The LLoyd blog: hidden talent.

Kids in the Office


LLoyd Staffing was recently contacted by Wall Street Journal Columnist, Sue Shellenbarger, to learn how we and other companies accommodate children in our corporate setting. One of the staff members she interviewed was Barbara Cohen Farber, (pictured above) Executive Director of LLoyd Administrative Staffing with 14 years at LLoyd and nearly 30 years as a recruiter of talent. Her son, Michael Farber, has been a consistent visitor to LLoyd over the years.

What Kids Notice at the Office – It changes by age and is rarely what parent think is Sue Shellenbarger’s column as it appeared on December 17, 2013.
Click here for the full article.

And, as someone who has enjoyed our young “LLoydsters” through the years, here are my own thoughts…

I often have “business lunches” with the pint size visitors that come to our office. What makes these lunches somewhat atypical is that my dining companions can range from about 5 years old to 13. During weeks that most local schools have their winter break or other days off, we are likely to have anywhere from 1 to 6 young people here. Our company happens to permit children in the workplace during these school recess periods in order to accommodate childcare coverage; however, not every parent is fortunate to have a child-friendly employer. In fact, the debate continues as to whether kids at work are conducive to productivity and if they should even be allowed. For the most part, policy seems to be dictated by the corporate culture, nature of the work, age of the child and the size of the organization.

I confess that I like it when the kids are here. We get plenty of pint size visitors to the Marketing Department where I work. They like our color copier, our corporate premiums and the wide assortment of fancy paper. My team even puts them to work stuffing envelopes, assembling business kits, counting inventory. The owner of our company, Merrill Banks, sent out a memo recently urging staff to set up our Corporate Training Room with videos, snacks, books and art supplies in anticipation of the winter vacation week. Says Banks, “I want our employees to feel that it’s okay to bring their kids here when they need to, I think it makes for a more inviting workplace and encourages employee retention.”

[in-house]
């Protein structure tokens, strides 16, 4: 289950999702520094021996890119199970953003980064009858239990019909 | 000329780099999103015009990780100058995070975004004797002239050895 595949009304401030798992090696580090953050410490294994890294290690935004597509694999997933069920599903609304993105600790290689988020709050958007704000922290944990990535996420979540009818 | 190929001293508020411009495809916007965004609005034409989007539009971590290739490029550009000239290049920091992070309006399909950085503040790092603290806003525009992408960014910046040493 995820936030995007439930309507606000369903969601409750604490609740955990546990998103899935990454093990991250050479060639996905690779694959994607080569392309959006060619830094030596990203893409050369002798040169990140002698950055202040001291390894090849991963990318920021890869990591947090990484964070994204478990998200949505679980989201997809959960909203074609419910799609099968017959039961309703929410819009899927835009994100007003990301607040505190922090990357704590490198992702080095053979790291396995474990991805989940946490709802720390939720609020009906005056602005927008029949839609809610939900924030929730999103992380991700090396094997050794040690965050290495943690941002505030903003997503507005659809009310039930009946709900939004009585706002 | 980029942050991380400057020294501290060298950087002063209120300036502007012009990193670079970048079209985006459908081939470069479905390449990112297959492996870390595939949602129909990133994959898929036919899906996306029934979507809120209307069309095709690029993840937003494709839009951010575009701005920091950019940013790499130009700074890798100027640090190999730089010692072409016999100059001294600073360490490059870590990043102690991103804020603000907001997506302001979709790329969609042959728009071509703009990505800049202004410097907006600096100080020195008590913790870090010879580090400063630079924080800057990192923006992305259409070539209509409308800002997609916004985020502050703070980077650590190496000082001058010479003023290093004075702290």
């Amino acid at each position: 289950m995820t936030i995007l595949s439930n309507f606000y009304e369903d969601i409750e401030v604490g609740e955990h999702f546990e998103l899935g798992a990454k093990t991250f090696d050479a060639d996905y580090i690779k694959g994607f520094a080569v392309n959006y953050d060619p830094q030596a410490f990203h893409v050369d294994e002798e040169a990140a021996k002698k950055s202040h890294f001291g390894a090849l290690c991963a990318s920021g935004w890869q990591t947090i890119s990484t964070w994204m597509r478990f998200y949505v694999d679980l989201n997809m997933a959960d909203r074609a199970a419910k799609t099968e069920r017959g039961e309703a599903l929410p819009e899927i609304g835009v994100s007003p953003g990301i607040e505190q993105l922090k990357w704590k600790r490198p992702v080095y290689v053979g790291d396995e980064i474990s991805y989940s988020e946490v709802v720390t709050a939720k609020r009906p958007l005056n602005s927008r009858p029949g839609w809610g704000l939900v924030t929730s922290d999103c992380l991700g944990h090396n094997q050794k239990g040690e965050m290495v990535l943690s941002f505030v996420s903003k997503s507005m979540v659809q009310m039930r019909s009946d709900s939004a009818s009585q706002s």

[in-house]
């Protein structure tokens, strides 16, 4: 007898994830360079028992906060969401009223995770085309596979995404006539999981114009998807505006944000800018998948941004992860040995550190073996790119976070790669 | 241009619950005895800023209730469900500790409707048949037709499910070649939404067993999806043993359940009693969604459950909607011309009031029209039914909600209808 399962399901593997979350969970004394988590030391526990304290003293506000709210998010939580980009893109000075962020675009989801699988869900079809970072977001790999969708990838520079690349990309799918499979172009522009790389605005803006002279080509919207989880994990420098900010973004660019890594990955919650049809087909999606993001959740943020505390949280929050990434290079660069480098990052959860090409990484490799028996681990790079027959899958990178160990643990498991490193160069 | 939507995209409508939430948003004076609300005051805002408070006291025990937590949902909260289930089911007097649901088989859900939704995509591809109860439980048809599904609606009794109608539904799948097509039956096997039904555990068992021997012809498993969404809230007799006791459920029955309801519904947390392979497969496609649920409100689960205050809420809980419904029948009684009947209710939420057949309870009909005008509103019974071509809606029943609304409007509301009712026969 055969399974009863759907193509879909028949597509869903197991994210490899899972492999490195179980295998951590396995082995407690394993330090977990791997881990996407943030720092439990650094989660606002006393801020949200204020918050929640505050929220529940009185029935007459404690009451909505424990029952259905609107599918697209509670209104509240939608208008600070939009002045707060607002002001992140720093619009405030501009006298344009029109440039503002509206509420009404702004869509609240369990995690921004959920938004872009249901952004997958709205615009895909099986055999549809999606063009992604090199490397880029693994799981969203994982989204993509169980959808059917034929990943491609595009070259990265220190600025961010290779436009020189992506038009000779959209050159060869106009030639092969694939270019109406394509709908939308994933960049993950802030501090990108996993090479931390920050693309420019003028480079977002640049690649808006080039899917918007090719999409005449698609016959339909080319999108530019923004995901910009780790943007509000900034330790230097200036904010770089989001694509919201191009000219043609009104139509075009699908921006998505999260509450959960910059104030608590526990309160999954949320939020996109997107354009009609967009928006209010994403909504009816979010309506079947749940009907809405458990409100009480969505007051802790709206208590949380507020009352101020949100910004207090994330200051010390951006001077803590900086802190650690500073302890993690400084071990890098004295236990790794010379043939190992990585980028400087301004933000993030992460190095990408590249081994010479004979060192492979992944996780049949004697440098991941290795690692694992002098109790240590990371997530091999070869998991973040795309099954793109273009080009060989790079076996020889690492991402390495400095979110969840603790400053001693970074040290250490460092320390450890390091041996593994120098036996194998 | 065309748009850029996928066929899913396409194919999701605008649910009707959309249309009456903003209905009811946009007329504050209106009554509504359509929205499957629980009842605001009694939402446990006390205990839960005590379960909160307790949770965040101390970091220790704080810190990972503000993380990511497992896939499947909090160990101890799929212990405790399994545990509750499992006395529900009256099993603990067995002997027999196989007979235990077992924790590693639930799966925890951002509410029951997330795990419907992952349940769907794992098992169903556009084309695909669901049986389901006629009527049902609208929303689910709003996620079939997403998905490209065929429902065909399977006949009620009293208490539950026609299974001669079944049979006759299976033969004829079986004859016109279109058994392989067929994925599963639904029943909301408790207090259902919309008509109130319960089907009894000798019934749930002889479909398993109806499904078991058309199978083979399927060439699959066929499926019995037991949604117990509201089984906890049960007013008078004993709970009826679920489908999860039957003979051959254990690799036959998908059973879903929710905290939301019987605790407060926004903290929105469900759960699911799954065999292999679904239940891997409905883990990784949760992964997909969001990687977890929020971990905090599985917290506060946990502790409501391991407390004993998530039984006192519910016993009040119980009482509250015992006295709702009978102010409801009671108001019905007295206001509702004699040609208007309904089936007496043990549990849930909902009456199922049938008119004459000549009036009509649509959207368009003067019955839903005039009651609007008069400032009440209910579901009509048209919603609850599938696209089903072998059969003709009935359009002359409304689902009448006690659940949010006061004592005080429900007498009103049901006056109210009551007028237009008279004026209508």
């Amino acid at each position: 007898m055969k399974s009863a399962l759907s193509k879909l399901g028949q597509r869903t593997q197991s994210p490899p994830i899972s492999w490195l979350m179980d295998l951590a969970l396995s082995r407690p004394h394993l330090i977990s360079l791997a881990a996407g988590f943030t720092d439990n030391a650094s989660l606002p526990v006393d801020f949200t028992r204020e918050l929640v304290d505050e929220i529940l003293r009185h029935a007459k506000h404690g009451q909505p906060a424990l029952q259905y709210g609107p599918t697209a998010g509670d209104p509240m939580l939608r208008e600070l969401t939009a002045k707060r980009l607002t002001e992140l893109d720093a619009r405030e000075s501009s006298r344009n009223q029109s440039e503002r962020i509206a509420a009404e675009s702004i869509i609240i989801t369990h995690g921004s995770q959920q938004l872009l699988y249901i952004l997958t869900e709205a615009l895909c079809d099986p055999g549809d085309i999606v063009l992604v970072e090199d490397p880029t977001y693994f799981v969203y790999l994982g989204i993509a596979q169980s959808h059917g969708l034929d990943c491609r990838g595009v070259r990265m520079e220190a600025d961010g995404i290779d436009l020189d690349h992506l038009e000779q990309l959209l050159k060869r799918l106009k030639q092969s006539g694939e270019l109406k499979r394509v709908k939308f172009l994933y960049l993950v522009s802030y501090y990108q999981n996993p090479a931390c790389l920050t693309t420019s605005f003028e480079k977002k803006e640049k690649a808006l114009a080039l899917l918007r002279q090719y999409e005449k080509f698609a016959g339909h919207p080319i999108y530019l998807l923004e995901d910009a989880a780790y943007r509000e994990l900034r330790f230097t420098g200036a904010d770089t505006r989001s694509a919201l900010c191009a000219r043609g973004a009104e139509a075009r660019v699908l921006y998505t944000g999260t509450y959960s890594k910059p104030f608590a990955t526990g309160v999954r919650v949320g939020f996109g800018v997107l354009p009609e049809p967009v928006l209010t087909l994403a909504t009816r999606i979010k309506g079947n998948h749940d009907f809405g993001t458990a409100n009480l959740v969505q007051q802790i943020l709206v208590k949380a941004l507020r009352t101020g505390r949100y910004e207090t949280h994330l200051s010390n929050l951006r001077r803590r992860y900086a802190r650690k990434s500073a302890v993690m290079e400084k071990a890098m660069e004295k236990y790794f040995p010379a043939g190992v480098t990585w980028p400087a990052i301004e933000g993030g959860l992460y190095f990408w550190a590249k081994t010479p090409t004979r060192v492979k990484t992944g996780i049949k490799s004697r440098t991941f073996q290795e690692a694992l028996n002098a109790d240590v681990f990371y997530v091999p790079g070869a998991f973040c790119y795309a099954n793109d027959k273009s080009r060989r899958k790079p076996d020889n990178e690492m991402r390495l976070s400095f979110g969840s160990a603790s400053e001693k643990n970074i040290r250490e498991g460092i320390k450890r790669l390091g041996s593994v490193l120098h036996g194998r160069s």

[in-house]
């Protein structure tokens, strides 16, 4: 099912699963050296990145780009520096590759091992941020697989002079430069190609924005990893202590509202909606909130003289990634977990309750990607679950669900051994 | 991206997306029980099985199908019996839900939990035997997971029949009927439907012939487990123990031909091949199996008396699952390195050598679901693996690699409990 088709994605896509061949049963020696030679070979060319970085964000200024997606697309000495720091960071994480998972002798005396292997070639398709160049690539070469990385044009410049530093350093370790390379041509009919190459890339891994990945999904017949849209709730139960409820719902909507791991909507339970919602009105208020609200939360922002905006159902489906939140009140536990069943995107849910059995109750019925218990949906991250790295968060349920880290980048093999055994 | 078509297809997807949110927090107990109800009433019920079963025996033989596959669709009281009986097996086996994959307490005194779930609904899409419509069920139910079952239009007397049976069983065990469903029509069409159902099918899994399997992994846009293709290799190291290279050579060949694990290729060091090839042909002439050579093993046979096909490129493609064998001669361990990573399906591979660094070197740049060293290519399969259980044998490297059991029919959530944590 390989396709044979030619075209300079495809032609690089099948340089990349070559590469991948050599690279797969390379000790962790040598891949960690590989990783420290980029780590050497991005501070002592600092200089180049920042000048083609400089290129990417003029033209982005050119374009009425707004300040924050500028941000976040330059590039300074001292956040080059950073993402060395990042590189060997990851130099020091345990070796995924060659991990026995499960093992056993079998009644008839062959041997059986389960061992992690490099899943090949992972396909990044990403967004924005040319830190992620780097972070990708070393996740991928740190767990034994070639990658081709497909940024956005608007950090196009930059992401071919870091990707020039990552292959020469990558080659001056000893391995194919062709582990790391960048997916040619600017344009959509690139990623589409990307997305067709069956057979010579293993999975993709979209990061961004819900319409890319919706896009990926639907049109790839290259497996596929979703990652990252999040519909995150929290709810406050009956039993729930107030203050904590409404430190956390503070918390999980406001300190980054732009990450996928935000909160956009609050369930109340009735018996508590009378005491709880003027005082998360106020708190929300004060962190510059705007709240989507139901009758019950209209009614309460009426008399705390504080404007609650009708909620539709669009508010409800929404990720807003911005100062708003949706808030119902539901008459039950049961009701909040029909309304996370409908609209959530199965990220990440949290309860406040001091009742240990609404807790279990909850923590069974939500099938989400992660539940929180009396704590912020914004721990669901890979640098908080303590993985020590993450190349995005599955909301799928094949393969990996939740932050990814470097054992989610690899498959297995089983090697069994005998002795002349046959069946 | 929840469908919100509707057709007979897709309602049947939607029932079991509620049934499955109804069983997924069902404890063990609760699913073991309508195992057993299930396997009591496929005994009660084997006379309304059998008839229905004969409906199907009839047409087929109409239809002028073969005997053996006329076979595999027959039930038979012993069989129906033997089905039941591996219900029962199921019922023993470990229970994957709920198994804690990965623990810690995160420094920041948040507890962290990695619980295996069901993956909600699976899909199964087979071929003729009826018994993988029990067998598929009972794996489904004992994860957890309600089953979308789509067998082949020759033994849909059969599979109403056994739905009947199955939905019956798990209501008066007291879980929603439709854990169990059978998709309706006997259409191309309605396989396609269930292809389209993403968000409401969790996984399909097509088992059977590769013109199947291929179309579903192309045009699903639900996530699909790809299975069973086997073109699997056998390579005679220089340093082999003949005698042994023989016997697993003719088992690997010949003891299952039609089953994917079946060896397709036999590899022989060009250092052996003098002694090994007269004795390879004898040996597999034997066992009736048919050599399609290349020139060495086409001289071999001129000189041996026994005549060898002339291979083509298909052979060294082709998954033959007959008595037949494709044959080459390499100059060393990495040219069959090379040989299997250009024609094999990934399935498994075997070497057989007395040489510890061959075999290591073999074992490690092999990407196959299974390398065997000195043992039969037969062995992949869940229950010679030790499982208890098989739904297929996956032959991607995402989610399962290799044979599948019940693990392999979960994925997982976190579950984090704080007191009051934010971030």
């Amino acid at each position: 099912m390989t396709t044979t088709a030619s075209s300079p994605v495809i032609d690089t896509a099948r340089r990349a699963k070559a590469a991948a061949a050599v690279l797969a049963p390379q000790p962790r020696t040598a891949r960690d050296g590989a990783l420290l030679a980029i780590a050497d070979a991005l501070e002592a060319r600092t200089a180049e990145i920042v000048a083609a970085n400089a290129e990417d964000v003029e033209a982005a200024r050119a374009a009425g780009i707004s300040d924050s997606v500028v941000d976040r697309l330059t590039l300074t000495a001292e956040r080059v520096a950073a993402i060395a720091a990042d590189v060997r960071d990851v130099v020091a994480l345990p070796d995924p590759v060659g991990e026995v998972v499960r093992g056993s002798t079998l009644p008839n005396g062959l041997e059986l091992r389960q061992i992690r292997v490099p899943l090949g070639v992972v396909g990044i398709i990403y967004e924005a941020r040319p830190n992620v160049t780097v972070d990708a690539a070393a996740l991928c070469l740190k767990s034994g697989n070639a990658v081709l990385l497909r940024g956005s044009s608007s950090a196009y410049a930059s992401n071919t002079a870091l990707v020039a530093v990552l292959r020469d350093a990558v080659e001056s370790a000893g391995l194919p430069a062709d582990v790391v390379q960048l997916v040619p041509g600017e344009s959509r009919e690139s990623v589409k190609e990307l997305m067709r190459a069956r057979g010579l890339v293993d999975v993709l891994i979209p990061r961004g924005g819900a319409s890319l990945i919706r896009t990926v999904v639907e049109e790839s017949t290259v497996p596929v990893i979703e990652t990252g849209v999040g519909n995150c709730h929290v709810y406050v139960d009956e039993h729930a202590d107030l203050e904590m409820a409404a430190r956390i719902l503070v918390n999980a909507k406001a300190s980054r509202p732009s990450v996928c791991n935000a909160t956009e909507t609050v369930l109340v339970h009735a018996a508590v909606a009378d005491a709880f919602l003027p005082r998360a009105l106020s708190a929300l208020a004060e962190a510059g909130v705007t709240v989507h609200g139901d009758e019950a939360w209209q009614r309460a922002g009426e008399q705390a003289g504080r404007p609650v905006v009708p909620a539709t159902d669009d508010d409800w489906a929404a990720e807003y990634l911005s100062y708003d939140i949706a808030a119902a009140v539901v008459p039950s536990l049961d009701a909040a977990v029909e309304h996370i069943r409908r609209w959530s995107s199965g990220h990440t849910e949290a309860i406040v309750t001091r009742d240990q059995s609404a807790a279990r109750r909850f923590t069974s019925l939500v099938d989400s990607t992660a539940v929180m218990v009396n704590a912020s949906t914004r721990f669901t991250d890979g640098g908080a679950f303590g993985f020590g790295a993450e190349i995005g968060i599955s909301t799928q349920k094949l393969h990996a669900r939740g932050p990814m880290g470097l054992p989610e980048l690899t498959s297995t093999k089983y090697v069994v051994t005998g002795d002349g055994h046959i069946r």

I’ve asked the kids what they like about coming to work with their parents. Most often this is the response, “I get to see a lot of the people Mom or Dad talk about,” but what they usually don’t like is that their parents make them do schoolwork while they’re in the office, too. Ugh. Most come equipped to keep busy. Accessories include Portable Play Stations or tablets which can access movies, internet and games, Match Box cars, word search puzzles, juice boxes and yogurt. One youngster told me, “I think my Mom works pretty hard. She answers the phone, teaches people how to use the computer and helps people find jobs.”

But for every company that promotes a child-friendly environment, there are naysayers who are vehemently against it. A look at various website discussion groups turns up comments such as, “Children at work are too distracting and do not belong here. I don’t want to help supervise your child. I can sympathize, but we’re not set up for it and it’s not child safe. According to a survey done by Experience, Inc., nearly 40% of U.S. companies allow their staff to bring in kids in the event of an emergency. Additionally 60% feel companies need to be more supportive of working parents, while 42% say employees should not be allowed to bring children to work.

If you are faced with the childcare dilemma, here are some tips for making it work for you, your boss and your coworkers.
• Talk to your supervisor or HR department ahead of time to explore the issue.
• Talk to your child about his/her expected behavior. Outline rules.
• Bring in supplies to keep your child busy and occupied. Think of quiet distractions and use headphones for viewing videos or dvds.
• Don’t let your child wander or ask coworkers to “baby sit.” Keep him/her within eyesight.
• Don’t bring a sick child to work to infect others. Find alternative back up or stay home.
• Finally, be prepared that some coworkers may resent your child’s presence. Not everyone appreciates the company of the sandbox set. Afterall, W.C. Fields when once asked about working with children replied, “I like them. They are very good with mustard.”

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